Don't Fall For These Falsehoods About Entrepreneurship
Want to start a new business? Start by questioning everything you know about launching a business.
There are a lot of entrepreneurship myths that trip up new business owners, so before you invest time and money in an idea based on what you think you know, it's wise to get a clear idea of what to expect in terms of time commitment, expenses, planning, and personnel.
Here's a reality-check list of common myths about entrepreneurship to arm you with realistic expectations and a better chance of success.
Myth #1: When you start your own business, you have more freedom in your schedule
If by freedom you mean “the freedom to work a heck of a lot more hours than a salaried employee,” then yes, you'll have that.
After your business is well established and profitable, you might
reach a point where you can work a “normal” schedule. When you're just launching, though, plan on at least a year of spending most of your waking hours (and some of your sleeping ones) working. This is as true for self-made millionaires
as it is for more modestly successful independent writers, photographers, shop owners, and other new business owners.
Myth #2: You need a brand-new product or service idea to succeed
Think about how long humans have been making, selling, and buying things. For thousands of years, people have worn clothes, eaten food, used some type of transportation to get around, and so on. Those items have evolved over time, but there's never been a blockbuster new item that's completely replaced, say, the wheel.
Refining existing ideas to serve customers better is how you're most likely to find a successful niche or opportunity. Develop a clear and concise business plan based on your “better mouse trap”
and go from there instead of trying to summon something unheard of out of your imagination.
Myth #3: As a business owner, it's cost-effective to do everything yourself
Maybe at the very beginning you can take care of the books, the products, the marketing, and office cleanup, but at some point, your time is going to be more valuable spent working on the business than doing tasks within the business.
Once you reach that point, any time you spend on tasks that could be delegated instead of developing new products, booking new clients, or expanding your market is a lost opportunity cost. That point can arrive sooner than you expect, especially once your sales are growing.
Myth #4: You can outsource virtually every aspect of your business
As mentioned above, at some point it may make sense to outsource some of your business tasks. But the fantasy of starting out by farming out all your processes and then sitting back and collecting revenue is not realistic.
That's because high quality outsourcing costs money that you may not have available to spend when you're just starting out. And using cheap, low-quality outsourcing is a good way to fail quickly. Your business processes, product quality, and customer service can all suffer, and you may end up putting out fires instead of growing your business.
Myth #5: These days, you can start a business with no money
be able to start a business with minimal upfront costs, and you might
be able to use someone else's money to get started, but either way you're going to need some funds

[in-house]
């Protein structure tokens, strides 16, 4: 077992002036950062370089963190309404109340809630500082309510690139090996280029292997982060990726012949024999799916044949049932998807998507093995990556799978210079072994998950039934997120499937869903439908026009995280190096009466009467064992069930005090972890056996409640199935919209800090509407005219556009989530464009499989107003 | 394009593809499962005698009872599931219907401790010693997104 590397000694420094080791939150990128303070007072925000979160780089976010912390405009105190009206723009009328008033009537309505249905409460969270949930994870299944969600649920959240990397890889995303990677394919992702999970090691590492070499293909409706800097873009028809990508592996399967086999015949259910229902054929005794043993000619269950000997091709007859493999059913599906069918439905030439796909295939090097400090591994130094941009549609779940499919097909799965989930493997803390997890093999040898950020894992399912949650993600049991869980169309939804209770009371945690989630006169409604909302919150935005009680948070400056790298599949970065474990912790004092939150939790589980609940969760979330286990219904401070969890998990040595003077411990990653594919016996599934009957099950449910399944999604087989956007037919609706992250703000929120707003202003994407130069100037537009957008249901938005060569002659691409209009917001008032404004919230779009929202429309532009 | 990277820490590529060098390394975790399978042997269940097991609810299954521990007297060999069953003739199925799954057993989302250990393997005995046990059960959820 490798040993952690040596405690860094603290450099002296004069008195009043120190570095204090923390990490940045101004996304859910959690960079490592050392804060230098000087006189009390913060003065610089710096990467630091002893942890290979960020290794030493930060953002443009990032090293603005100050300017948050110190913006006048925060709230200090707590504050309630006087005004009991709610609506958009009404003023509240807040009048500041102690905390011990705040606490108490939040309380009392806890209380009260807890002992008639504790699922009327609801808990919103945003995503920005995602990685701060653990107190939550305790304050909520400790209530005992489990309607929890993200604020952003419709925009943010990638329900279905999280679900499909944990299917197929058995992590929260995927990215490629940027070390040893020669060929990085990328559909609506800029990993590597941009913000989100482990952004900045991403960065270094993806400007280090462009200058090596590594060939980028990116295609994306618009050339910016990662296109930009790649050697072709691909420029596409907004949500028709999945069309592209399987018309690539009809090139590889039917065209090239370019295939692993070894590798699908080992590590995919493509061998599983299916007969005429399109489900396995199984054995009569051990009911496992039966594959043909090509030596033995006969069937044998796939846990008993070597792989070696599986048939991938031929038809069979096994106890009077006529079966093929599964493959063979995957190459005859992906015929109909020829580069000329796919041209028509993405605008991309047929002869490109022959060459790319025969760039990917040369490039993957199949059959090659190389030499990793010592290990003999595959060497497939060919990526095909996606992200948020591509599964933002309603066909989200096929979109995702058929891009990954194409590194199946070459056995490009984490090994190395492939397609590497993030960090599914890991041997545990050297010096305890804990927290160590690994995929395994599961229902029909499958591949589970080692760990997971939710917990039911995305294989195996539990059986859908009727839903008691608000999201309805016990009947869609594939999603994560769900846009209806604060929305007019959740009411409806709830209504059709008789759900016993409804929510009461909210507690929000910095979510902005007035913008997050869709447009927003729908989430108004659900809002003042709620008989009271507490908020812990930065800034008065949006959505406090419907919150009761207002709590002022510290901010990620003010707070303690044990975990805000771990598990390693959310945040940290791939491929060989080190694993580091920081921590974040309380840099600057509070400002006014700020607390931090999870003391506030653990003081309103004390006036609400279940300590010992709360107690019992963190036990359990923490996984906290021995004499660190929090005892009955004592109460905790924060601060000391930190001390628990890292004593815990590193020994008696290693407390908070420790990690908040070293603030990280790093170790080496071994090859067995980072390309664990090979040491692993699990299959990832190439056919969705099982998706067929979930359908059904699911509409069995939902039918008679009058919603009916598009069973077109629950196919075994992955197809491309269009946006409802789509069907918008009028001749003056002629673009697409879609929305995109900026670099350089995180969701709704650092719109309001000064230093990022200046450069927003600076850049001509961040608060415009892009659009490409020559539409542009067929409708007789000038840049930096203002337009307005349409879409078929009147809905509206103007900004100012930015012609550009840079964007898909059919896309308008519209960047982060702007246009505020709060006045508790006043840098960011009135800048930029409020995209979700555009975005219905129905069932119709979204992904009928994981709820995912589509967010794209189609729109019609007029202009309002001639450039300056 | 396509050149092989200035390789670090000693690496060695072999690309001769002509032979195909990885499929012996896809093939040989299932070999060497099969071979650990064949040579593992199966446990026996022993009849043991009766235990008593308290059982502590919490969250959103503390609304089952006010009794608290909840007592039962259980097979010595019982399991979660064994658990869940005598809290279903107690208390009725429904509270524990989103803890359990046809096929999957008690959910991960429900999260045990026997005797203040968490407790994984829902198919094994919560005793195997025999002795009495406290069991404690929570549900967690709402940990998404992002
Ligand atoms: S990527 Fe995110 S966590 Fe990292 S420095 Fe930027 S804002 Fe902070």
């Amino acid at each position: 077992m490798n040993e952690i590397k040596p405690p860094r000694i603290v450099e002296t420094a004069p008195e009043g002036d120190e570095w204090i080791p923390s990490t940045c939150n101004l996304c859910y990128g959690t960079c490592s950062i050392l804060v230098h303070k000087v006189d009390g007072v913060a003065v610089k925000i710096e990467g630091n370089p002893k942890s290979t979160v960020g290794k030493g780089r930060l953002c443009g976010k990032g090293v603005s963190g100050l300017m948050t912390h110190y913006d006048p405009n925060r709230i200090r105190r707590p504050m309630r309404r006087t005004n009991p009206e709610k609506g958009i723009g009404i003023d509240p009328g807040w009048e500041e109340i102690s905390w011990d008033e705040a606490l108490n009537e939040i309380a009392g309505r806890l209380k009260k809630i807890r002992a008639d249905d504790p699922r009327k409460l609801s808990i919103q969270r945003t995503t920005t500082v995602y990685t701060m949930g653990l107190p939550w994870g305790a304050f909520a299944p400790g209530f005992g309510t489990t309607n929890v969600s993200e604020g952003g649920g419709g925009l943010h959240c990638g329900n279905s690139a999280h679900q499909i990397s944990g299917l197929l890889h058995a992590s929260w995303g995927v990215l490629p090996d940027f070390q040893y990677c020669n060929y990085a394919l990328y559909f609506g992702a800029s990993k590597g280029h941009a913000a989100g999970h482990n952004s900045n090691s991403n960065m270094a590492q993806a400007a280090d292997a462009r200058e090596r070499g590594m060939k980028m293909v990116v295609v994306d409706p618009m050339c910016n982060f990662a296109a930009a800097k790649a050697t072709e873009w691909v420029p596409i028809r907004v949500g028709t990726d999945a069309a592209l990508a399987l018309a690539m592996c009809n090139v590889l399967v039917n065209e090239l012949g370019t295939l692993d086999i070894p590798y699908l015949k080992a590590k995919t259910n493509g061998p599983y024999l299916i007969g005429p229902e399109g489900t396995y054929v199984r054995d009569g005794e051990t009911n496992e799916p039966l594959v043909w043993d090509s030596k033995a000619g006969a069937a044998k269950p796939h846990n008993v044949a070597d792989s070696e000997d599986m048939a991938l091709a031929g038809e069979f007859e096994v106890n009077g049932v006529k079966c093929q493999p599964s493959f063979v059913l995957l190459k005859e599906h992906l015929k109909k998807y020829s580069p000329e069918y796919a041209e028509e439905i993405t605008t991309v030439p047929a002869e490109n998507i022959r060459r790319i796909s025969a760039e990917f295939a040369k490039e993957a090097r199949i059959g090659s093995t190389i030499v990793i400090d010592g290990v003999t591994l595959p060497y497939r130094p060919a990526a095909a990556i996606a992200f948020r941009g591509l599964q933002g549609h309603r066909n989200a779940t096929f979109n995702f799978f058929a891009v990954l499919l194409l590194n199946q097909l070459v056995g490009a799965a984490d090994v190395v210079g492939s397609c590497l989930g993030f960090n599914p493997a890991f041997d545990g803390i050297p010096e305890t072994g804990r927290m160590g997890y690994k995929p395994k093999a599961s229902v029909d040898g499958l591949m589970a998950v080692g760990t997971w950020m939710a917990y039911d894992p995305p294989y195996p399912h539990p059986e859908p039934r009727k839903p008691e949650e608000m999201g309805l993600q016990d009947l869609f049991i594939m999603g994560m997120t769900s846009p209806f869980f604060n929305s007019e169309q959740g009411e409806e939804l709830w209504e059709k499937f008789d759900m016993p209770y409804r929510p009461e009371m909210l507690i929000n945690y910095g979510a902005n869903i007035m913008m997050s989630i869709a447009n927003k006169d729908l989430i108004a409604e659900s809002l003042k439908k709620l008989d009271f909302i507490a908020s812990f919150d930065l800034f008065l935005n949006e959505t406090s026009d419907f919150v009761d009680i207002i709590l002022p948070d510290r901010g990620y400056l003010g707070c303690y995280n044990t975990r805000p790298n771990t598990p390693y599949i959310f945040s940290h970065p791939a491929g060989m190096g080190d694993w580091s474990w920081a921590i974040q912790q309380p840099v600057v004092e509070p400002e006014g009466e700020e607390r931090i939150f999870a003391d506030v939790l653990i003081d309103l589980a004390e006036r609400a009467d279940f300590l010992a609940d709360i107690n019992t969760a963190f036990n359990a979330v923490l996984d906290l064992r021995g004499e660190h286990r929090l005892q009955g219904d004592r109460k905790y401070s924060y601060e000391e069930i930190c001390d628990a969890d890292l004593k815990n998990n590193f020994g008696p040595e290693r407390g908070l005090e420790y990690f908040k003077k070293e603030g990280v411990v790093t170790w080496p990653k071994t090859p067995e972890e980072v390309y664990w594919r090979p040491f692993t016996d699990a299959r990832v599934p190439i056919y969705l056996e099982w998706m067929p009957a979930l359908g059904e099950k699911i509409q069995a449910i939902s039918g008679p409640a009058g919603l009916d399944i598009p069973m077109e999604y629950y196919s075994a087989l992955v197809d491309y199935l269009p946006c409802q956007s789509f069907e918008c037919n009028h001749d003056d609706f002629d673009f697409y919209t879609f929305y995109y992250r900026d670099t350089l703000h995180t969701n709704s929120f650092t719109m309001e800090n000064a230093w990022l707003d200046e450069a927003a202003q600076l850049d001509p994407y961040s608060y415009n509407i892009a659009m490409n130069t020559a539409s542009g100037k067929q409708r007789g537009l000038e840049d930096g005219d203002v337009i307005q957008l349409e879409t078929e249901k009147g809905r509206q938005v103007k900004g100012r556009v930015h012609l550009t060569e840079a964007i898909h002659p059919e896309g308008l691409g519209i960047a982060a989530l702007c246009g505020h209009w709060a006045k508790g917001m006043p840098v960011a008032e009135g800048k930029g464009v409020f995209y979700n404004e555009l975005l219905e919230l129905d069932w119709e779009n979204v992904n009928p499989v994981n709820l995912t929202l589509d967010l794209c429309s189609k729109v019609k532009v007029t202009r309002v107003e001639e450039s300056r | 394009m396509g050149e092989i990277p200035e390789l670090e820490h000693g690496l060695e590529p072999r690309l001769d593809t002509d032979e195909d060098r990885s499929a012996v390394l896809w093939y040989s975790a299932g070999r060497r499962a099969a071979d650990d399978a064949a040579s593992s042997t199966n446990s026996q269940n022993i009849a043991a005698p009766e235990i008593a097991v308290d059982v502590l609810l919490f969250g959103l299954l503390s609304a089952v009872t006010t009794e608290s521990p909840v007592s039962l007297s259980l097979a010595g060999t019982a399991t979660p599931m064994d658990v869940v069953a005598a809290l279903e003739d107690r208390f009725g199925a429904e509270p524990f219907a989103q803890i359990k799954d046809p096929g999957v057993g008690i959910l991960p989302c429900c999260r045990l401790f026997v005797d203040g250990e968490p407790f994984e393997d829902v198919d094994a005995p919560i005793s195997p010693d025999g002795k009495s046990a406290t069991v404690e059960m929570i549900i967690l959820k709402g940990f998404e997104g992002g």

. Starting with nothing may seem scrappy and admirable, but it's not realistic and can undermine your chances of success before you begin.
I sometimes talk to people who want to start selling their professional services like writing or photography without investing in a proper website, a professional headshot, the right kind of insurance
to protect their new business, and other must-haves. Without these things, your business may look unprofessional to prospects and—if you go uninsured—it can expose you to liability.
Myth #6: You need venture capital to start your business
Competition for private investment is fierce and serious. Unless you have some successes under your belt and an idea that captures the attention of investors, you're probably not going to get venture capital—and you probably don't need it.
Most people who want to start a new business and need capital should consider a loan from the Small Business Administration
, a local bank, or a credit union.
Myth #7: Your family and friends can help you launch your business
Every budding entrepreneur considers hiring friends
and family at some point--or even asking them to work for free. The temptation is understandable. You already know and trust these folks, and they may have skills you need.
However, most experts discourage new business owners from relying on friends
for two big reasons (although there are certainly more). First, working with relatives and friends is an expert-level skill that even experienced business owners struggle to master. Work dynamics affect personal relationships outside the office even if you never have to correct, retrain, or fire someone you care about. Second, asking anyone to work on your business for free devalues their work—and people working for free may not give your projects the time and attention they require.
Myth #8: Successful business owners go it alone
Business is competitive, but it's also collaborative. Owners—especially inexperienced new ones—who keep to themselves miss out on opportunities for learning, networking, and growth.
You need other people's input and ideas to make your business work. Mentors
who've been through the startup process are a valuable source of information, encouragement, and inspiration. Conferences in your field and in-person or online peer discussions can help you identify common pitfalls, answer questions, and provide advice. Every smart business owner focuses on hearing customer feedback